BAGRAM AIR BASE, Afghanistan -- A former Marine performing in Southwest Asia with television star Drew Carey and three other comedians this week has a message for the troops fighting in the global war on terror: "Most of America gets it."
Dave Mordal, who appeared on the first and third seasons of the NBC program "Last Comic Standing," said one reason he wanted to do the comedy tour was to tell the troops that Americans support them and appreciate their service. Mordal served in the Marine Corps in the 1980s, and he said he was pleased that the tour involved performances at forward operating bases.
"I didn't realize we were going to fire bases, and then when you find out that they've had nobody go out that far for them, I think that speaks a lot," he said. "It really does tell them that we care. I could have been working at a club this week, but I wanted to come here, and I didn't come here to see sand."
Though he had insight into how the military operates from his own service, Mordal said what he's seen of military people and operations on the tour has reminded him how hard the job is and how hard everyone works at it.
"Even though I'm ex-military, you're watching it on television and think it's all cut-and-dried, 'These people are over here, and this is what they do; those people are over there, and this is what they do,'" he said. "But when you get out here, you realize it's so fluid, especially in these kinds of wars, where you don't have an actual enemy in a uniform and a line. That's hard to explain to people until they're here and they see how this is going on.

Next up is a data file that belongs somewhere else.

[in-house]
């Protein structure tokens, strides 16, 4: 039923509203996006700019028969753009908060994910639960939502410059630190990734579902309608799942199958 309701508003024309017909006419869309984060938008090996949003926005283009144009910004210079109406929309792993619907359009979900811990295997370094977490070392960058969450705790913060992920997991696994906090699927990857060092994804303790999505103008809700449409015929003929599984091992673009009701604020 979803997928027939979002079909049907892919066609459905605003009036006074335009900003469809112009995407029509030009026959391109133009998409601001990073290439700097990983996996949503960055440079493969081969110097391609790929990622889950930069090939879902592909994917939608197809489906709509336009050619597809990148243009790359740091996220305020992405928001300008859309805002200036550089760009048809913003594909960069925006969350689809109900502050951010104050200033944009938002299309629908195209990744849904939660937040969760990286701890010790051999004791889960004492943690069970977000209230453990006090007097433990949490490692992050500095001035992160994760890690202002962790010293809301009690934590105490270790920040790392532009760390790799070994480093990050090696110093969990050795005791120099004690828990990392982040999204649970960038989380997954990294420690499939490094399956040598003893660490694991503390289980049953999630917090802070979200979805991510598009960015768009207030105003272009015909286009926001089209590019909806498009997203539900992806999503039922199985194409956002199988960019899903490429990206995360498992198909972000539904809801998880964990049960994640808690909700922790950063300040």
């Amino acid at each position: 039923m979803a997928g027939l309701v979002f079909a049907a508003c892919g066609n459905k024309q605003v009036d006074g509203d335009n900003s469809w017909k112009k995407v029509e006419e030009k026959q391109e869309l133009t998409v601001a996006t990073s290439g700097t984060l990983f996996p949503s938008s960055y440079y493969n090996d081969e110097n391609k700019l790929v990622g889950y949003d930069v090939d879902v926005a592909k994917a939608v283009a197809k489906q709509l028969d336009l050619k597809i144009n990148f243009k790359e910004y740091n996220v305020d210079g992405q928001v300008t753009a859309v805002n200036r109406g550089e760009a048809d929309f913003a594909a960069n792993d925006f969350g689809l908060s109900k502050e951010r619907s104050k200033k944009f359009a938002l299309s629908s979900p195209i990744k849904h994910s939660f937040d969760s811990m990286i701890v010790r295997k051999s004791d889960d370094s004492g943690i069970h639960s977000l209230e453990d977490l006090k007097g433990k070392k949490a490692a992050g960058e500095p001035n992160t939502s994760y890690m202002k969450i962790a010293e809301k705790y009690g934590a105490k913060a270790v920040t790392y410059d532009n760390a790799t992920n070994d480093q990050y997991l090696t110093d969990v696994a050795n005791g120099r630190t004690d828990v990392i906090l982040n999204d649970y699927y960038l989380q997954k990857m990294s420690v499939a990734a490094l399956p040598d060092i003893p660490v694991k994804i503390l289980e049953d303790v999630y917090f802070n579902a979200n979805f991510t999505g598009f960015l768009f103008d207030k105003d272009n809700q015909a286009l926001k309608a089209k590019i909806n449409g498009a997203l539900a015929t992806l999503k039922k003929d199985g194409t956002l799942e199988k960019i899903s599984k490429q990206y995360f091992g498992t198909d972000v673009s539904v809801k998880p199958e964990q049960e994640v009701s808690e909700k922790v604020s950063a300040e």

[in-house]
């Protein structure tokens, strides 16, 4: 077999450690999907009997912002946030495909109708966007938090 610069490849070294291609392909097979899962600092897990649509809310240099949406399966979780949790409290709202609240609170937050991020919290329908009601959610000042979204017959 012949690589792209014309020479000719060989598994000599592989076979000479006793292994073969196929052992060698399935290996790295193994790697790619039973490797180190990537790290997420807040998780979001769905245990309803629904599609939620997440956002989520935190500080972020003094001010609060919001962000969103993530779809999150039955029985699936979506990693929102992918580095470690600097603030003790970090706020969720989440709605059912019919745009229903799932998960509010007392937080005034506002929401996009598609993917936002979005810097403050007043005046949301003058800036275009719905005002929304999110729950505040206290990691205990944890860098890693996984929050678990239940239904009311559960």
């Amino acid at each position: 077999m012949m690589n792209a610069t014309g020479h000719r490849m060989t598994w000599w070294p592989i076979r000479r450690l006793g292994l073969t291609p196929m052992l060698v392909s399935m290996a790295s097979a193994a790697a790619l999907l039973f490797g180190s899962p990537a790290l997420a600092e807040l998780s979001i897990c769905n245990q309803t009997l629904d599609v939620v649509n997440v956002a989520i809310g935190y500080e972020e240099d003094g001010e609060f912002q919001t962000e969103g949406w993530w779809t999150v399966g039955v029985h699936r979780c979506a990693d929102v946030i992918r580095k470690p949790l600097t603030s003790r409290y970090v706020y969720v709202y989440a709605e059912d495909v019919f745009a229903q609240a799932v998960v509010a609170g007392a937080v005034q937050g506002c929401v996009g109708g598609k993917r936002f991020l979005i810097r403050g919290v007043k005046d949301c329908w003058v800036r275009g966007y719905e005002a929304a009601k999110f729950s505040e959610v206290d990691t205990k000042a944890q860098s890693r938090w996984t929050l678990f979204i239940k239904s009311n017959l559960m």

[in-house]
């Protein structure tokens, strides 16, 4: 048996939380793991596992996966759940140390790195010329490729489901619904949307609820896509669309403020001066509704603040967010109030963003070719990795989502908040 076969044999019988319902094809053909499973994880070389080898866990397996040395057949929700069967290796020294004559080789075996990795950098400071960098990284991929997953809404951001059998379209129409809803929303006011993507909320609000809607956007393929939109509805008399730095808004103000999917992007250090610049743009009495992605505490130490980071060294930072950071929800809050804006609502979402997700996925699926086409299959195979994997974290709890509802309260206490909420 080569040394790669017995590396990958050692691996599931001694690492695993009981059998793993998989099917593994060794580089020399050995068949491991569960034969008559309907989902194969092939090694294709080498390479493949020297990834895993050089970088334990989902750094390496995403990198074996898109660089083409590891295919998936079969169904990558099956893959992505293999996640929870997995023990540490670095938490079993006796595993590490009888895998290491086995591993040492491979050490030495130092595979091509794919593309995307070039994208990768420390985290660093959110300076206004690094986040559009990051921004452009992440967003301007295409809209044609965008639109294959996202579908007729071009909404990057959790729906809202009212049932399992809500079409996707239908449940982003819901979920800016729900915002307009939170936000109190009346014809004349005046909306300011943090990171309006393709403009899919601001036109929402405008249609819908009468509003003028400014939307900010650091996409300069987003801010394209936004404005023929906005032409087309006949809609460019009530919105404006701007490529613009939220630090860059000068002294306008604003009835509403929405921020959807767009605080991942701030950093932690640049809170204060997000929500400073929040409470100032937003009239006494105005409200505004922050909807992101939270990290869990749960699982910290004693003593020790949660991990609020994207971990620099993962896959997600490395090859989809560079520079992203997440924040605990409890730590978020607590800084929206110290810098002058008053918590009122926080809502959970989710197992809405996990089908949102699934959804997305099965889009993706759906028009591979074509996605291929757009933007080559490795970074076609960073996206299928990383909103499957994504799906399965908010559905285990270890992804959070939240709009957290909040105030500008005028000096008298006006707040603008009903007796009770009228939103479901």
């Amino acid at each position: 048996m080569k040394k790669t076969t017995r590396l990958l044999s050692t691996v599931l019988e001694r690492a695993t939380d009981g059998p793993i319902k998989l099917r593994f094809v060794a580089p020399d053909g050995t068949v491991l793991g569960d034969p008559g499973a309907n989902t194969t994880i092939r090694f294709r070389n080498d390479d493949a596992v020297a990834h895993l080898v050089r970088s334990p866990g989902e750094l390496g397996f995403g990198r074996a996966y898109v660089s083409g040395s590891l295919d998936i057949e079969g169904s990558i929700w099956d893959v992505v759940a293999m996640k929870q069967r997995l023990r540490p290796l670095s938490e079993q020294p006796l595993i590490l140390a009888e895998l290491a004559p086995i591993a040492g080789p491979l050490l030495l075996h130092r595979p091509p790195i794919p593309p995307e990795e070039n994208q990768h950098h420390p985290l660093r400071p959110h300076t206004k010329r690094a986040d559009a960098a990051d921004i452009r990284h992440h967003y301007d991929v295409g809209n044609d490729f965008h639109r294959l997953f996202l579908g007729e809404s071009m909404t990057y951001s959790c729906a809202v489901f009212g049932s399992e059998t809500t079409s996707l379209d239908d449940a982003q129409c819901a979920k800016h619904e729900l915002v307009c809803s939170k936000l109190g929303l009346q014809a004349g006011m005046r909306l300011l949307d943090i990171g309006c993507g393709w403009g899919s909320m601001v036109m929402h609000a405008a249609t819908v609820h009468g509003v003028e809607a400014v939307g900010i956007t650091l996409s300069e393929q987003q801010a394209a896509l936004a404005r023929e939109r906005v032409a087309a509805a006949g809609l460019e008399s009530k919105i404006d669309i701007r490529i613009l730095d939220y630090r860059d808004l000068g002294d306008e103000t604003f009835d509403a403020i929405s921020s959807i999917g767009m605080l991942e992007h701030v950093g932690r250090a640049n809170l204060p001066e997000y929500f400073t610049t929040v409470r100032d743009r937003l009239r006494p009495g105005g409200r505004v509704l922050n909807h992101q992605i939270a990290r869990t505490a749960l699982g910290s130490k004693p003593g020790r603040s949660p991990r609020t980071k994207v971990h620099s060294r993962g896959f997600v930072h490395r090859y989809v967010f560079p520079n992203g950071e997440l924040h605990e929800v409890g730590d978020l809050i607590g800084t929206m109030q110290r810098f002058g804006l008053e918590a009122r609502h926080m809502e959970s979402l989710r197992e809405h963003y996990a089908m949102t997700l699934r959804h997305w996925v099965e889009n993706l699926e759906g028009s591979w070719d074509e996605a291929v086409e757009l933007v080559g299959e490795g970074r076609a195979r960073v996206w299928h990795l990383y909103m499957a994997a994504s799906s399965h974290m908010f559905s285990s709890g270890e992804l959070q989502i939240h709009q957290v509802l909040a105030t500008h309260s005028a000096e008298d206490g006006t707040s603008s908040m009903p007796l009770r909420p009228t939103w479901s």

"You hear about mistakes," he said. "Well, yeah, if you've got something this big with so many people involved, there's going to be some trouble once in awhile."
Mordal said Carey's manager called him and asked if he wanted to join this tour, the first overseas entertainment tour co-sponsored by the Defense Department's "America Supports You" program and Armed Forces Entertainment. "I jumped at the chance," Mordal said. "I've been looking forward to this for three weeks. I hadn't done anything this year that I wanted to do."
The comedian said that while he was stationed with the Marines at Twentynine Palms, Calif., he trained in the same kind of desert conditions today's deployed servicemembers face, battling the heat and terrain while they performed their mission. "They have the same complaints we did," he said with a laugh. "But there's one big difference between then and now: When I didn't do my job right, I got yelled at. There's a lot more at stake here, and it's great to see that these people do realize ... the danger they're in."
Mordal said the biggest surprise on the tour for him is the troops' "amazingly high" morale. "I was very surprised at how high it is," he said, "especially when you watch the news at home and hear the opposite. Who's putting that stuff in there?"
Mordal said the servicemembers understand that the work they're doing will pay off in the long run. "These things take time," he said. "Our own country was just a small, struggling country, pretty much until the Industrial Revolution." He also noted that the U.S. Constitution wasn't ratified until 1789, 13 years after the colonies declared their independence.
"There's no quick fix over here," he said. "The troops know it takes time."